A young woman accused of sending her boyfriend dozens of text messages urging him to kill himself when they were teenagers "kicked out his feet from under him" every time he expressed doubts about taking his own life, a prosecutor said Tuesday.
Michelle Carter is charged with manslaughter in the death of Conrad Roy III in 2014, when she was 17 and he was 18.
During closing arguments, Assistant District Attorney Katie Rayburn said Carter, who's now 20, told Roy his relatives would be fine after his suicide and she would take care of them. Rayburn said Carter scolded Roy whenever he became frightened and abandoned any plan to kill himself.
"It got to the point he was apologizing to her ... apologizing for not being dead yet," Rayburn said.
Carter's lawyer, Joseph Cataldo, said Roy was intent on killing himself and took Carter along on his "sad journey." Cataldo said Carter was struggling with "baggage" of her own at the time.
A psychiatrist who testified for the defense said Carter was suffering from side effects from an anti-depressant she was prescribed.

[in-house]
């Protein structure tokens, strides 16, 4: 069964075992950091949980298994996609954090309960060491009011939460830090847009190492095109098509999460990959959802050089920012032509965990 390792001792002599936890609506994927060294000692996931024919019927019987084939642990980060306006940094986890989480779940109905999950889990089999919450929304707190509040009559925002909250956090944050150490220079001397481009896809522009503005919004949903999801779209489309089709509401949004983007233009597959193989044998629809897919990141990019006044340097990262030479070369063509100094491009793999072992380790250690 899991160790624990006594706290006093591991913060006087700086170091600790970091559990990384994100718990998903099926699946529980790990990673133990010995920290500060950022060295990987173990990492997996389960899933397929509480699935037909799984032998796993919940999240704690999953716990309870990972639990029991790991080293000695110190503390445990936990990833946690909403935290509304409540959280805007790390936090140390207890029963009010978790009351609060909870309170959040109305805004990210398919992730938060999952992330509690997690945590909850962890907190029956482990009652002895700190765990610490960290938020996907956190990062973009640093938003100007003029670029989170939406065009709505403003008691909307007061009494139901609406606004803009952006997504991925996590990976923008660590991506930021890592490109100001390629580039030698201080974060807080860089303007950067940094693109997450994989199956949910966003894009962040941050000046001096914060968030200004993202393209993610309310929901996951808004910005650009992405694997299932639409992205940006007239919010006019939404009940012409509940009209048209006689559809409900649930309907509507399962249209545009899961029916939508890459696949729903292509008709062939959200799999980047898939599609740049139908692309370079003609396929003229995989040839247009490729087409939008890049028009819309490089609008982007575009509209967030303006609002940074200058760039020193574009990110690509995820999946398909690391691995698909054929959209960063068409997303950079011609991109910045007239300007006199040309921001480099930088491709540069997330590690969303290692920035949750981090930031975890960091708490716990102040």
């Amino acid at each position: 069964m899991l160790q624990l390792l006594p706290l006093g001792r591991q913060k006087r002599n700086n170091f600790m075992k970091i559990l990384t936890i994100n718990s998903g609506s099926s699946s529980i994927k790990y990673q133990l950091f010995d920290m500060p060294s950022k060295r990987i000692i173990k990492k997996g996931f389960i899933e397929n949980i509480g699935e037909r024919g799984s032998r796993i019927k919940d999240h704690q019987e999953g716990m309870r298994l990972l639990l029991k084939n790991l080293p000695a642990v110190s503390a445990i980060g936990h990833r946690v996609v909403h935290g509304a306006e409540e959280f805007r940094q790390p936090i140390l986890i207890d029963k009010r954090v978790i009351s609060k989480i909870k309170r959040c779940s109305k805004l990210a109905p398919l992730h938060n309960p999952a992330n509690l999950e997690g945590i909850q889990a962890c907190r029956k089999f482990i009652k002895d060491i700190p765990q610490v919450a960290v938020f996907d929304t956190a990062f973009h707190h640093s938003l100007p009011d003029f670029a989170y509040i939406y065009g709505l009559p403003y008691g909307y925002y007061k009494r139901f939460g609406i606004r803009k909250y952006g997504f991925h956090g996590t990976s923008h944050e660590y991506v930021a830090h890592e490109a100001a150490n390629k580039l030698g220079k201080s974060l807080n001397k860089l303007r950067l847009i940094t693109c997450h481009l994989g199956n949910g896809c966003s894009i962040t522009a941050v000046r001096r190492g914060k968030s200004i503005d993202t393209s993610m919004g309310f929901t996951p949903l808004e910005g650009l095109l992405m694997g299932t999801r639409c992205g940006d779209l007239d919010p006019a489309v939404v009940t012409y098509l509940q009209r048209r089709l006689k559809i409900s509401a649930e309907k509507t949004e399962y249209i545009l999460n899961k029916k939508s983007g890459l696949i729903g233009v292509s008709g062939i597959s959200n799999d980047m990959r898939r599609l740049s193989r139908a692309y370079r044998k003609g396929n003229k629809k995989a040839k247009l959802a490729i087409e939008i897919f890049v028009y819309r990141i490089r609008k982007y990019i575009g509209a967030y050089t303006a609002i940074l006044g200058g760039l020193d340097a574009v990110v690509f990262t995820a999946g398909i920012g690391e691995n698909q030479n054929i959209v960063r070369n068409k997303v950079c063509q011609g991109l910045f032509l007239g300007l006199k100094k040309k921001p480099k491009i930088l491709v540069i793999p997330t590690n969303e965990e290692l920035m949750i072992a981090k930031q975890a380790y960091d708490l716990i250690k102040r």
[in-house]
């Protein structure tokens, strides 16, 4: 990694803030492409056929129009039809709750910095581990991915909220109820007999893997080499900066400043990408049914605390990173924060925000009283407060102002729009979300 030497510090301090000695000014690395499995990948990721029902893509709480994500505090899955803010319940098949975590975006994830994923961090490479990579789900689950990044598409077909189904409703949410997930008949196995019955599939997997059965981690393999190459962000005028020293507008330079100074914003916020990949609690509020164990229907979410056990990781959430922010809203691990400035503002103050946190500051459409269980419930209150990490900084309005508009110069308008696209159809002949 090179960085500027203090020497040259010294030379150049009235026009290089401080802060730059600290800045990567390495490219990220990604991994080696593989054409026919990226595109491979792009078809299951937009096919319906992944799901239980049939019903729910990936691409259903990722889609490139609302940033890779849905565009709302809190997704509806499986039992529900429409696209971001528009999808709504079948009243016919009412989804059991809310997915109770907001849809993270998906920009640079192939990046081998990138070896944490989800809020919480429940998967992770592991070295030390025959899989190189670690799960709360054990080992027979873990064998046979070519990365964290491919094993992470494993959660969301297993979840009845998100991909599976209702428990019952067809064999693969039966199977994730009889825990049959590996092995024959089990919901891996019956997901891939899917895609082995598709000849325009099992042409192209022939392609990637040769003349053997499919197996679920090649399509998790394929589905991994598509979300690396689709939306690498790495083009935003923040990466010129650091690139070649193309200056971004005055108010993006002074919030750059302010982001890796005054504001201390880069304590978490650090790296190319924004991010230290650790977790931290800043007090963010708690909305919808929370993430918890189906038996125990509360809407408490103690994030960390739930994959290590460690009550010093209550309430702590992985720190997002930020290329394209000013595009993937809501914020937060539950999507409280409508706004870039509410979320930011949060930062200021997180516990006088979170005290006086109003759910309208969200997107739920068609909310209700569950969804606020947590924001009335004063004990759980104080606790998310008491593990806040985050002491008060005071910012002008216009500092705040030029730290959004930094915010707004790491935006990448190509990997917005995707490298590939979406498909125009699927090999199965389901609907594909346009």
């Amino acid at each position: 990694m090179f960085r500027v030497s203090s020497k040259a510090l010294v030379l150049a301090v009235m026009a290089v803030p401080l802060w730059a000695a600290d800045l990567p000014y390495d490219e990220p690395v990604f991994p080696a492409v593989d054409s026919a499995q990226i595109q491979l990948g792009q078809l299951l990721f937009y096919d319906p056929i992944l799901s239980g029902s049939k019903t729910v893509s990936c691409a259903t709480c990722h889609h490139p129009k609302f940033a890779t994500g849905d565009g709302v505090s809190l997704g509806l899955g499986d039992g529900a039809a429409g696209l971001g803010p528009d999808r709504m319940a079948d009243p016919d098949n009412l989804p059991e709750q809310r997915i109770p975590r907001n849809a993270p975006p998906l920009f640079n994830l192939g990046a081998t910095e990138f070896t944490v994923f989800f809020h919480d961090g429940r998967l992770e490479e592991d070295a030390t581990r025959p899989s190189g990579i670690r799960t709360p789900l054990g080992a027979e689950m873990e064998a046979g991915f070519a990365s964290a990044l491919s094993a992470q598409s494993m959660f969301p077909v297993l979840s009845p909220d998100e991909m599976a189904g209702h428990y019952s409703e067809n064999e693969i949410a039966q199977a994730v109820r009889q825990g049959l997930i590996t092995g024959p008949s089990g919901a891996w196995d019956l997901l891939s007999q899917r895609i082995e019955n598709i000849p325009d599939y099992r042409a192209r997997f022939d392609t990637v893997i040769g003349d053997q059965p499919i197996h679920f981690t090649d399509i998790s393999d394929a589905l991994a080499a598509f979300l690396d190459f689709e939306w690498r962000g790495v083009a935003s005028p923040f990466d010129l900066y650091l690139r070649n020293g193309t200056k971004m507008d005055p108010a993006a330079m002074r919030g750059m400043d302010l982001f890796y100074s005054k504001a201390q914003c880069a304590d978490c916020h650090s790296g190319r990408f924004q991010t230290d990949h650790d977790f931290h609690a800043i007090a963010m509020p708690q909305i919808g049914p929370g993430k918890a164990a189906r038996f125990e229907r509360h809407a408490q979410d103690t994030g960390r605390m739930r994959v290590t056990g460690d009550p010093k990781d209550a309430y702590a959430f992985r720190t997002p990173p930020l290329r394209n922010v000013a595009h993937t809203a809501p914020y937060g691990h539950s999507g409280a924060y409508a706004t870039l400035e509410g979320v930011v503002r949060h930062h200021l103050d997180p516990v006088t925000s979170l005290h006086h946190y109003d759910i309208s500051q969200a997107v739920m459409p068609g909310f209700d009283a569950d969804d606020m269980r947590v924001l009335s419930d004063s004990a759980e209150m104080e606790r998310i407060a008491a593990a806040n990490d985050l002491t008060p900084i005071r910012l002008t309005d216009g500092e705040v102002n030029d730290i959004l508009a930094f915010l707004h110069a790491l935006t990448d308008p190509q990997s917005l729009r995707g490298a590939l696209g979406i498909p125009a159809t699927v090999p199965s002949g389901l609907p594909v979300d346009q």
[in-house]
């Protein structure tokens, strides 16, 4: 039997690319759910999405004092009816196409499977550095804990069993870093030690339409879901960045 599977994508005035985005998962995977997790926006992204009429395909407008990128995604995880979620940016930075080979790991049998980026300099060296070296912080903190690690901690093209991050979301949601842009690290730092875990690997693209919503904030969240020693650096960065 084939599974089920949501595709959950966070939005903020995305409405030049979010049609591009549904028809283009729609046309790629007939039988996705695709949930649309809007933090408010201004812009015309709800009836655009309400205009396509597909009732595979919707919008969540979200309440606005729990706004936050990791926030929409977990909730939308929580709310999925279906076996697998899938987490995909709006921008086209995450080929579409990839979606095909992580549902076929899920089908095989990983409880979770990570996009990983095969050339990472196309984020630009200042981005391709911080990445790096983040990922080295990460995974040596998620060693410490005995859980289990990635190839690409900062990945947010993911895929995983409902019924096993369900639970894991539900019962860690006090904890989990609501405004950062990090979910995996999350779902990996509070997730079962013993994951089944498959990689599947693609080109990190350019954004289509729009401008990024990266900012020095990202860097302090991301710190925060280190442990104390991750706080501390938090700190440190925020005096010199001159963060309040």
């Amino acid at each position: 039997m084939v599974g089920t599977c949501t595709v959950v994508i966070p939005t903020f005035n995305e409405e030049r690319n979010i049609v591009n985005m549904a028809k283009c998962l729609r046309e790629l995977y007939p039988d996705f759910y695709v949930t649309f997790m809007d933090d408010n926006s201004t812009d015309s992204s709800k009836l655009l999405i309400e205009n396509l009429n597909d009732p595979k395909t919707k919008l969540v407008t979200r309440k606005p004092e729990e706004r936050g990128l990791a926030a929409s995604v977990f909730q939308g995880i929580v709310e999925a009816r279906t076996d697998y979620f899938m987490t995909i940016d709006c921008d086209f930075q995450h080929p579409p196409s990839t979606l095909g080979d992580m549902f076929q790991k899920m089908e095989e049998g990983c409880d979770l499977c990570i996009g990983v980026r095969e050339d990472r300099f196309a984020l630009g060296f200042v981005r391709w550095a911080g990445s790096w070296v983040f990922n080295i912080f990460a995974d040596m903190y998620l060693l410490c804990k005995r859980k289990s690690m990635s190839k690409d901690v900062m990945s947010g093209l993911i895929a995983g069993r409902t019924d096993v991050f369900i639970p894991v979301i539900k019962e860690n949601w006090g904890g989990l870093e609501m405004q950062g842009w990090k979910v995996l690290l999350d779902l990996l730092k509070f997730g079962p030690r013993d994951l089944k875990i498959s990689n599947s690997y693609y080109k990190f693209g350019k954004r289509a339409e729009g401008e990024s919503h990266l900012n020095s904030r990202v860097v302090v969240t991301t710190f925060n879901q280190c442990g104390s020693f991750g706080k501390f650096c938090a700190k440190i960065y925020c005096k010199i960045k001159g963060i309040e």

Cataldo said Carter became "overwhelmed" by Roy's suicidal thinking after she initially tried to talk him out of it and urged him to get professional help.
"It was his constant wearing on Michelle Carter for over a year and a half of `I want to take my own life,"' Cataldo said.
Roy was sitting in his pickup truck in the parking lot of a store in Fairhaven in July 2014 as the truck filled with carbon monoxide. After he exited the truck, Carter told him to "get back in," prosecutors said.
In a suicide note that was introduced into evidence Tuesday, Roy thanked Carter.
"I love you and greatly appreciate ur effort and kindness towards me," Roy wrote in a handwritten note in a spiral notebook. "I'll forever be in your heart and we will meet up someday in Heaven."
Carter waived her right to a jury trial, so Juvenile Court Judge Lawrence Moniz will decide the case.
The judge began deliberating late Tuesday. He said he will announce his ruling in open court, but he did not give any timeline.
The National Suicide Prevention Lifeline is available 24/7 at 1-800-273-8255.
This article was originally published on June 13, 2017.